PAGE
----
Sunday, March 11, 2012

Wisconsin Gov. Walker Should Learn from JFK, not Rick Santorum

Republican Presidential hopeful Rick Santorum said he wanted to throw up after reading JFK’s speech on the separation of church and state. One wonders if he would jump for joy over Wisconsin Gov. Scott Walker’s pro-voucher policies that have increased public funding of religious schools.

The Milwaukee voucher program, the country’s oldest and largest, has been disguised as “choice.” But at its core, it is about transferring public dollars out of the public schools and into private religious schools.

Consider these comments from a recent study on the Milwaukee voucher program, where 85 percent of the 23,198 voucher students are in religious schools.

“The role of religion seemed to be pervasive in almost all of the sectarian schools we visited,” according to the study by the School Choice Demonstration Project of the Department of Education Reform at the University of Arkansas. “In fact, it was hard to distinguish religious activities from other activities given the common occurrence of class periods starting with the reading of a Bible verse or prayer and other religious topics areas being dispersed throughout class lectures.”

Although Gov. Walker cut public education funding more than any time in Wisconsin’s history, he championed the expansion of the Milwaukee private school voucher program, with an estimated $128 million in taxpayer dollars this year going to religious schools.

Walker and Santorum’s policies stand in sharp contrast to the position of President John F. Kennedy.

During the 1960 campaign, anti-Catholic prejudice threatened to derail Kennedy’s presidential hopes, with accusations that Kennedy’s allegiance to the Pope in Rome would supersede his responsibilities to the American people. In what has long been considered a watershed speech, Kennedy directly addressed the issue in remarks in Houston. 

Kennedy said, “I believe in an America where the separation of church and state is absolute; where no Catholic prelate would tell the president — should he be Catholic — how to act, and no Protestant minister would tell his parishioners for whom to vote; where no church or church school is granted any public funds or political preference; and where no man is denied public office merely because his religion differs from the president who might appoint him or the people who might elect him.”

The tempest caused by Santorum’s theocratic remarks focused on the overall issue of separating church and state. Few commentators have noted the Kennedy’s specific reference to public funding of religious education, which at the time generally was known as “parochiaid” in the form of tuition tax credits. The bottom line is that Kennedy rejected such initiatives and said, without equivocation or caveats, that the separation of church and state is “absolute”, and that “no church or church schools is granted any public funds or political preference” [emphasis added].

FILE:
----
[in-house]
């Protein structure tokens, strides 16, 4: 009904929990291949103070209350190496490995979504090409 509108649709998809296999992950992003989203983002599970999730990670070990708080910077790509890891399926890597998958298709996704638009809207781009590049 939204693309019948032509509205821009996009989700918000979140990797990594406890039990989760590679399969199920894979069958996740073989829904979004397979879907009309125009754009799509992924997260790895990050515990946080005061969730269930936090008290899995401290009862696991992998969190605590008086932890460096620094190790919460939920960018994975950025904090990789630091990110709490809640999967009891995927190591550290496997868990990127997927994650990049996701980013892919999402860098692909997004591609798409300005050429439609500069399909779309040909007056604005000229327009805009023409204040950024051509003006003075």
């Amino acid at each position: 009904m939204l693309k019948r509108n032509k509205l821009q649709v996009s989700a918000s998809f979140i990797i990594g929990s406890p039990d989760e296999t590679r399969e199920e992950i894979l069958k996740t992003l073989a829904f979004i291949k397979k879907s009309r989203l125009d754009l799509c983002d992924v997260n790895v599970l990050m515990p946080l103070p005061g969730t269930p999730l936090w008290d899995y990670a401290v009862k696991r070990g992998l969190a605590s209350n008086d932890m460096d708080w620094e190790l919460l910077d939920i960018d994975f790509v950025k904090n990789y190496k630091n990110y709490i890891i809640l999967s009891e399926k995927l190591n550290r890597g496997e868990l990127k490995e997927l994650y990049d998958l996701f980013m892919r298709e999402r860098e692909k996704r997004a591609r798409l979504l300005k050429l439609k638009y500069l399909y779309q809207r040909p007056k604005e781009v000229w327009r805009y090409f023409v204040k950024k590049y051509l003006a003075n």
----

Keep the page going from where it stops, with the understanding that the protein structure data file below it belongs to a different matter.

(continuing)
Lawmakers in Wisconsin, unfortunately, did not follow Kennedy’s advice; like the U.S. Supreme Court, they fell prey to the twisted logic that the voucher goes to the parents, not to the religious school, even though the voucher checks are delivered directly to the school as a single payment and the parents never see the money.

Gov. Walker has made matters worse by expanding the voucher program. It approaches, in size,  the state’s second largest school districts  — but with minimal public oversight or accountability. 

The recent study of the voucher program by the University of Arkansas Center on School Choice shows how the Wisconsin voucher program is fundamentally a public subsidy of private religious education.

In the 2010-2011 school year, for example, 90 of the 105 schools in the Milwaukee program were religious and another seven were “non-religious with a religious tradition.” Only eight schools were non-religious—less than 8 percent of all voucher schools. Nearly 85 percent of all voucher students were enrolled in religious schools, primarily Catholic and Lutheran schools.

Since the voucher program’s beginning in 1990, there have been ongoing concerns about the public funding of religion. To ease such concerns, the voucher program has nominally required that students be able to “opt out” of any religious curriculum or activities at a voucher school. According to the University of Arkansas study, however, staff at some of the religious schools are openly disdainful of the “opt out” requirement and basically ignore it. 

As one teacher “unapologetically explained” to the study’s researchers, “If you don’t believe in God, sorry about that, but it’s a religious school and I’m going to talk about it.”  

The study went on to note that the staff at explicitly religious voucher schools “openly acknowledge their religiosity [and] tend to expect students to accept that religion as a major aspect of their school experience.”

One should not be surprised by a major finding of the study that “the role of religion seemed to be pervasive in almost all of the sectarian schools we visited.”

JFK called for an absolute and complete separation of church and state, and explicitly rejected any public funding of religious schools. Hopefully, Santorum’s comments will be a wake up call to realize how much we have allowed right-wing conservatives and religious ideologues to distort our public discourse and undermine our democratic ideals.


  1. It seems like the idea of the voucher is simlar to federal financial aid going to a private college. Seeing as that was likely one of the ways the door to public funds in private schools was opened, shouldn't we fight to close that door too?

  2. Let's be consistent and stay out of other cultural hotspots as well.

    1. So you agree that the government should get out of the business of subsidizing private colleges too?